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Strong Earnings Season Expected

Strong earnings season expected for S&P 500 companies with tax reform a likely contributor.

With first quarter earnings season set to kick off in the coming weeks, investors may get more insight into how companies plan to use savings from December’s tax reform. And any announcements of more share buybacks and dividend increases could be welcome news for the broader U.S. stock market as tracked by the S&P 500 index – a benchmark that just experienced a quarterly loss for the first time since 2015.

For the three months ended in March, the S&P 500 fell by 1.22%. Only two of the index’s 11 sectors finished the quarter with gains – information technology (IT), which was up by 3.2%, and consumer discretionary, which gained by more than 2.7%. Those two sectors managed to eke out gains despite the broad technology sell off in recent weeks (Facebook, Google Alphabet-C and Alphabet-A, Apple and Microsoft are among the main constituents in the IT industry sector, while Amazon is a big component within consumer discretionary).

The recent volatility in global equity markets, which began in late January and early February, and continued in March with fears over a potential trade war and concerns over heightened scrutiny in the technology space, has presented challenges as to whether the long running bull market in the U.S. can continue. Earnings season could be the tonic to, at least, provide some near-term support.

“We haven’t been getting that real key fundamental data the markets key on and has been sustaining this rally since the middle of 2016 which is improving corporate earnings,” Brian Nick, chief investment strategist at Nuveen, told CNBC’s “Futures Now” in late March.

First quarter earnings for companies within the S&P 500 are expected to grow by 17.3% year-over-year, according to FactSet. Analysts also upwardly revised the current estimates by 5.4% during the quarter. That marked the largest increase in the earnings-per-share (EPS) estimate since FactSet began tracking it back in the second quarter of 2002.

A significant factor in the upward revisions is the decrease in the corporate tax rate due to the new tax law, FactSet said, though it’s difficult to quantify the exact impact.

Other factors like rising oil prices have likely contributed to upward revisions for the energy sector, while expectations in 2018 for higher interest rates (which benefit banks’ lending margins) have also likely contributed to the significant increase in earnings estimates for financial companies, FactSet said.

Investment, Dividends and Share Buybacks

So what are S&P 500 companies likely to do with any windfall associated with the tax cut? An analysis by Hamilton Place Strategies (HPS), an analytical public affairs consulting firm, found that 419 companies explicitly mentioned tax reform in their fourth-quarter earnings calls.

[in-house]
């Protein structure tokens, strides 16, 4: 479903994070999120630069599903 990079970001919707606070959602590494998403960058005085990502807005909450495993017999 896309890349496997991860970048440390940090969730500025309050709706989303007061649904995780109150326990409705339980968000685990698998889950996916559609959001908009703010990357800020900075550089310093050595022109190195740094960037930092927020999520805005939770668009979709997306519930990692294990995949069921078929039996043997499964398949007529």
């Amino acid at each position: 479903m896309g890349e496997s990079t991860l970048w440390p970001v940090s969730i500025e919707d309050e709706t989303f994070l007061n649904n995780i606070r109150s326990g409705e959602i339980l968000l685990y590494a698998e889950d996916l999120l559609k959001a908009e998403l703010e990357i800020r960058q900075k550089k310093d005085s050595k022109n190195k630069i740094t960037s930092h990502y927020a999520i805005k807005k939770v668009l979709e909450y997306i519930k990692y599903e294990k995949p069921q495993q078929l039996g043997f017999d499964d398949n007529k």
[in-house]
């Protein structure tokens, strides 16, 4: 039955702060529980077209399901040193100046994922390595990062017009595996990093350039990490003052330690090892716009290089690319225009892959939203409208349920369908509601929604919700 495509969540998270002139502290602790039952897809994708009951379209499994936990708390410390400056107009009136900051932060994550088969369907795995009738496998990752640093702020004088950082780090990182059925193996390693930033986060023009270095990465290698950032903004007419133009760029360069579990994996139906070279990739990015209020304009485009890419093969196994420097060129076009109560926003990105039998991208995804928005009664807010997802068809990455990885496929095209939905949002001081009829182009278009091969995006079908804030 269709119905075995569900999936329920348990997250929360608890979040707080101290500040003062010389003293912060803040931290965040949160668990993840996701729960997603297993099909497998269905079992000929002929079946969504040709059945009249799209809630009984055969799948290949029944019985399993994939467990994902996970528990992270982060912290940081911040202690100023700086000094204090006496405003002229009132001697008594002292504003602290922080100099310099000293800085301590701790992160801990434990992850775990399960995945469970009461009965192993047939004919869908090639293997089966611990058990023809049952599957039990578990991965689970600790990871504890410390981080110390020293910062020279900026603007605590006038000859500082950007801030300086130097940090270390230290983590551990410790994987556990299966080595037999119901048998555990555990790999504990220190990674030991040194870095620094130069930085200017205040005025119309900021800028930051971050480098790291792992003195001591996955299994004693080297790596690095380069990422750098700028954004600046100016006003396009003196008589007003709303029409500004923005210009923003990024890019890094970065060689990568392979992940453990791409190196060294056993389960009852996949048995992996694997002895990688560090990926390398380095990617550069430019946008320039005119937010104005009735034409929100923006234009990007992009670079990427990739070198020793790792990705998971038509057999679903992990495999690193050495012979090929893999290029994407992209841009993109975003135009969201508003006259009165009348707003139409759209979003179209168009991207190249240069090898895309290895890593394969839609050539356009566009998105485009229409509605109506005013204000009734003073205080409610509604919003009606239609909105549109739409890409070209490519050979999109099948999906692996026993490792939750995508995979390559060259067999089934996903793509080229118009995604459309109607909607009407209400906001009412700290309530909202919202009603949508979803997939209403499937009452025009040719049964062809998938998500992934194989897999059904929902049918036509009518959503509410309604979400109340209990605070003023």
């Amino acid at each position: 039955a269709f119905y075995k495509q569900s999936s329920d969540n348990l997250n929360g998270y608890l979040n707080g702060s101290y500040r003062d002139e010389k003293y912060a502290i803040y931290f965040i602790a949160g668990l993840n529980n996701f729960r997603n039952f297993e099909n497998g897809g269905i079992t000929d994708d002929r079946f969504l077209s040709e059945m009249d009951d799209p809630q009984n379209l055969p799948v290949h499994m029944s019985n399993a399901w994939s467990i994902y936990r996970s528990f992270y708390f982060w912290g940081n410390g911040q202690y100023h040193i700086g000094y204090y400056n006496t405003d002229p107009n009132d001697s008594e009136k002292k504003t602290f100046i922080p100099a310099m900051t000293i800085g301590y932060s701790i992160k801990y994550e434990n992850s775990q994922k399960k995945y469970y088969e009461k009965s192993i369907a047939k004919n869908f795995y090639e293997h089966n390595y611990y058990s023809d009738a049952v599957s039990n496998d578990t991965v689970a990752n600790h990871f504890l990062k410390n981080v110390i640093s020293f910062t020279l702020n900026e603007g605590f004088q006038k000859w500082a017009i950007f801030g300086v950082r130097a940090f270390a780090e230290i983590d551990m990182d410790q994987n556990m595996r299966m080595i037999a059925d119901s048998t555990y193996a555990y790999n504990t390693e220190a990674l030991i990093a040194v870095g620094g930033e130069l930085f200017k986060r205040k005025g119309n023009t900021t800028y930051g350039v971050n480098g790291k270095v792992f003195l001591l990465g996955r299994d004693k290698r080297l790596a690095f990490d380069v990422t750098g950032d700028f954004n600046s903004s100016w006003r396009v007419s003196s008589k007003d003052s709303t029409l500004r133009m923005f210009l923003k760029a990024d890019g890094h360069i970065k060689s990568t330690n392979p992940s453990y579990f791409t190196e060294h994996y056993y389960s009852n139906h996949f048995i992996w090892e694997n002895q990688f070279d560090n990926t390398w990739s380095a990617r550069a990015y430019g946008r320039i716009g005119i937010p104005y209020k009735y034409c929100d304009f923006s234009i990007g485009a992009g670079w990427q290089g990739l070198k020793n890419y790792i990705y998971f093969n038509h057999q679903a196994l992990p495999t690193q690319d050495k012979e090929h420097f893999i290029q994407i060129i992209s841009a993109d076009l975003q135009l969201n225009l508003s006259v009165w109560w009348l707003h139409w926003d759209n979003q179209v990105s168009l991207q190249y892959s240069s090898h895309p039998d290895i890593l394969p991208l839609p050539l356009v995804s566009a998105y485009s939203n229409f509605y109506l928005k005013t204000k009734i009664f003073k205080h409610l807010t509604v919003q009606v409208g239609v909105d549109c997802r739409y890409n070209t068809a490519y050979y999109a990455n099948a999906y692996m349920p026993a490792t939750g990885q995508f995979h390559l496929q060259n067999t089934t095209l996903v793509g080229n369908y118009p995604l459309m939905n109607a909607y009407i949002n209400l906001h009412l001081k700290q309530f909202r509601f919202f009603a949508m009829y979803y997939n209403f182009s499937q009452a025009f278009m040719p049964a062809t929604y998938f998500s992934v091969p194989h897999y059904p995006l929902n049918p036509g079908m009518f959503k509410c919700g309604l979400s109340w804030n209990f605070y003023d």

According to the analysis:

  • 179 earnings calls mentioned investment in response to tax reform – meaning reinvesting directly back into the company or its employees, such as capital expenditures, research & development, bonuses, or wage increases;
  • 131 calls discussed returns to shareholders through stock repurchases or dividends;
  • 42 talked about mergers & acquisitions;
  • 31 discussed charitable giving – meaning donations to foundations or community organizations; and
  • 29 talked about paying down debt.

Most mentions of investment related to tax reform – 157 calls – related to capital expenditures, with another 55 mentioning employee bonuses and wage increases, and another 50 references to other employee benefits. There were only five mentions of hiring.

Of the 131 earnings calls that mentioned total returns to shareholders, 50 mentioned both buybacks and dividends, 33 only discussed dividends and 18 calls mentioned plans to only buy back shares. On another 30 calls, companies made general mentions of returning a tax reform windfall to shareholders without specifying how, according to HPS.

Nuveen’s Brian Nick told CNBC that more share buybacks and higher dividends would give markets a short-term “pop,” but not the longer-term push needed to grow companies and U.S. economic activity.

“It would be a short-term positive for the market if you saw a lot of buybacks and higher dividends. But I think that would probably also lead us to be less optimistic about just how long the cycle can go on,” he told CNBC.

Beyond total returns to shareholders, the earnings story could be the focus for whether the bull market regains steam and continues its run during the second quarter, or falters.

For their part, earnings estimates tend to lag macroeconomic events, such as tariffs. Trade actions take time to affect goods moving across borders, according to LPL Financial. Yet earnings estimates haven’t been lowered in response to the recently announced tariffs, which LPL interprets to mean that earnings fundamentals remain solid.

“With economic growth improving, manufacturing activity humming, and analysts’ estimates having soared this year, we expect strong mid-teens earnings gains for the S&P 500 in 2018,” LPL Financial said in research published March 26.


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